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YouTuber Stefan Fischer sued over a product review

YouTuber Stefan Fischer is now the subject of a lawsuit which could be a landmark case for content creators, product makers and anyone that wants to rely on a product review.

Over the last three years Fischer, who runs the AllOffroad 4X4 Adventures TV YouTube channel as a retirement hobby, has been reviewing batteries from DCS, Deep Cycle Systems, a battery supplier who say they “deliver safe lithium iron phosphate (LFP) & Titanate (LTO) energy storage solutions for a wide variety of applications”.

DCS supplied Fischer the batteries free of charge. Initially Fischer was impressed, and recommended them. He had an affiliate system going where his viewers could buy the batteries and he would get a small commission.

Over time, Fischer says he became concerned about the performance and quality of the batteries and performed testing. In a press release, he says that “after extensive testing over three years, Fischer raised concerns about the batteries’ performance and suitability for off-road and camping use in videos posted in 2023. These reviews have now led to a lawsuit filed by DCS in the District Court of Queensland, Proceeding Number 1169 of 24. DCS alleges that Fischer’s reviews were defamatory, made maliciously and resulted in significant financial losses.”

I spoke to DCS to get their side of the story but the company declined to comment as the “matter is before the courts”.

Fischer has begun a funding campaign to meet as he expects costs of around $200,000. Community support has been strong and within 24 hours he has raised over $10,000 towards his initial $80,000 goal.

Links to his Patreon and GoFundMe are below:

GoFundMe: https://gofund.me/5616f8a7
Patreon: https://www.patreon.com/alloffroad

The original video DCS objected to is no longer available, but Fischer has released an update:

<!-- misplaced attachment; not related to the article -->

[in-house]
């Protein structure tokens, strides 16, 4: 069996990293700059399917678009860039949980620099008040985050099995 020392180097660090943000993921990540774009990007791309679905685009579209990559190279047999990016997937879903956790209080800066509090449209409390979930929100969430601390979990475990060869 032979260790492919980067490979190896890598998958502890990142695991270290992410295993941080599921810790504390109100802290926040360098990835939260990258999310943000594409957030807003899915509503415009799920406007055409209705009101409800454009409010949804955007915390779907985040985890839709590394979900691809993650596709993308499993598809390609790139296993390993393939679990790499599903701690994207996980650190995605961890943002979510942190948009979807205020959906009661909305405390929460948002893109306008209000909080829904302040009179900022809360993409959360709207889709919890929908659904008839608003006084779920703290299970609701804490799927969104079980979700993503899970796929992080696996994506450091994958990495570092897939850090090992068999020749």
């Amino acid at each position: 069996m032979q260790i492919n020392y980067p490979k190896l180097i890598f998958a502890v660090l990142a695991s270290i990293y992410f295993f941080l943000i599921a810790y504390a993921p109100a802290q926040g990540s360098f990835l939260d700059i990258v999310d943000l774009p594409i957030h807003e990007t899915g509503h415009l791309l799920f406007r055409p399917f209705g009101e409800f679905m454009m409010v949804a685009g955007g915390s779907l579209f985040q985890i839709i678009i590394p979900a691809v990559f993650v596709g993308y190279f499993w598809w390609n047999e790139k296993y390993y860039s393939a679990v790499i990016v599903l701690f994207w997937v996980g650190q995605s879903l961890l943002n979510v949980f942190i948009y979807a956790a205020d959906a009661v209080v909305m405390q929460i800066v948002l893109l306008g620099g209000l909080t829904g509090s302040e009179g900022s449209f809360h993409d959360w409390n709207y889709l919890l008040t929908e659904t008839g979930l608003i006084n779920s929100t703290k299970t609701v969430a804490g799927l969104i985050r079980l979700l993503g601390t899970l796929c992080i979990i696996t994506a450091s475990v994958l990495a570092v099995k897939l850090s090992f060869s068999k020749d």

Fischer says that this case is bigger than just him, and he’s right. YouTubers tend to be tiny one-person bands, often run as side-hustles, and do not have any appetite for legal fights as the companies concerned tend to have far greater resources. Already, any YouTuber or blogger looking at this case will be second-guessing their next reviews, so that’s the effect on the content creators. The mere threat of legal action will be enough to deter many, and I understand that even if successful, the defendant could still be out of pocket.

The further effect will be the consumer; if every content creator is too scared to review anything then independent reviews will be no more and it’ll be just cash-for-comment which is never, ever independent. It is also possible mere members of Facebook groups who give their opinions in detail could also be sued, and potentially the admins as well.

The case is also a very good reminder of the precautions content creators need to take – and this is said without specific reference to this case. A defamation action requires two factors, and this from Gordon Legal:

“First, the plaintiff has to prove that the defendant made the statement maliciously, i.e. with the intention to do harm to the plaintiff. Second, the plaintiff has to prove that the statement caused actual damage, such as a loss in sales or an increase in customers seeking refunds.”

And, from the Judicial College of Victoria:

The defendant must not only prove the truth of the words complained of in their literal meaning but also the truth of the defamatory sting. This means that every material part of the meaning complained of must be true, otherwise this defence fails.”

So, for DCS to win, they must prove a) that Stefan is wrong b) they have suffered loss as a result. Content creators can ensure they mitigate similar risks by carefully researching so they’re right, and personally, I also show drafts to the companies concerned before publication in case there are technical errors or we’re going to have an argument. Finally, there is also professional indemnity insurance which covers errors, omissions and defamatory statements – worth considering along with public liability. You can, and should use phrases like “The evidence gathered in my test shows that…” rather than “This product is terrible”, strive to be as even-handed as possible, even if you’d get more views with a bit of ranting and emotion, and always offer a right-of-reply.

Again, no suggestion best practice wasn’t followed in this case; I’m making points for content creators in general to consider. And the problem is that even if everything you do is fair, correct and accurate, there’s still nothing to stop people suing you because they don’t like the conclusions you’ve drawn.

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